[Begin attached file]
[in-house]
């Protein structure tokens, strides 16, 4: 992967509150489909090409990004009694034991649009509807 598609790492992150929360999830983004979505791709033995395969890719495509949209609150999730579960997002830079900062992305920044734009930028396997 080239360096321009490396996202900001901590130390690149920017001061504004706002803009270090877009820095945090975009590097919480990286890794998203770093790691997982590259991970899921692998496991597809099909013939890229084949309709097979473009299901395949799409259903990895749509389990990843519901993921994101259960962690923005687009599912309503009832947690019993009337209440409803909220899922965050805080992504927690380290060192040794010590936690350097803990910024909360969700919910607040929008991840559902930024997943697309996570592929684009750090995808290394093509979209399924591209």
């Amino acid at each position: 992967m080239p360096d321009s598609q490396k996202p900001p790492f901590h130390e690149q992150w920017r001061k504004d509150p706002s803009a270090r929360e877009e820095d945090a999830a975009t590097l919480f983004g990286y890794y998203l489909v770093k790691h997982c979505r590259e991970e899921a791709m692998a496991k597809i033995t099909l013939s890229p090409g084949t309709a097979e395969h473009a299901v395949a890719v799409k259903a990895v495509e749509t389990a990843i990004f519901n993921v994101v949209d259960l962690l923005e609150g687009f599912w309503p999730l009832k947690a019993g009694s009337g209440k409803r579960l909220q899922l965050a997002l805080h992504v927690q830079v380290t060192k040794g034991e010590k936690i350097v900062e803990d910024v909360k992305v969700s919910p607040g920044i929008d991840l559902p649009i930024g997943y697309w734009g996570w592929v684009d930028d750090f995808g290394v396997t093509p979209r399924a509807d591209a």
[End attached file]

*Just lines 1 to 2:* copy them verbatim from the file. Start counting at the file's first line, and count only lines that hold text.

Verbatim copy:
[in-house]
């Protein structure tokens, strides 16, 4: 992967509150489909090409990004009694034991649009509807 598609790492992150929360999830983004979505791709033995395969890719495509949209609150999730579960997002830079900062992305920044734009930028396997 080239360096321009490396996202900001901590130390690149920017001061504004706002803009270090877009820095945090975009590097919480990286890794998203770093790691997982590259991970899921692998496991597809099909013939890229084949309709097979473009299901395949799409259903990895749509389990990843519901993921994101259960962690923005687009599912309503009832947690019993009337209440409803909220899922965050805080992504927690380290060192040794010590936690350097803990910024909360969700919910607040929008991840559902930024997943697309996570592929684009750090995808290394093509979209399924591209």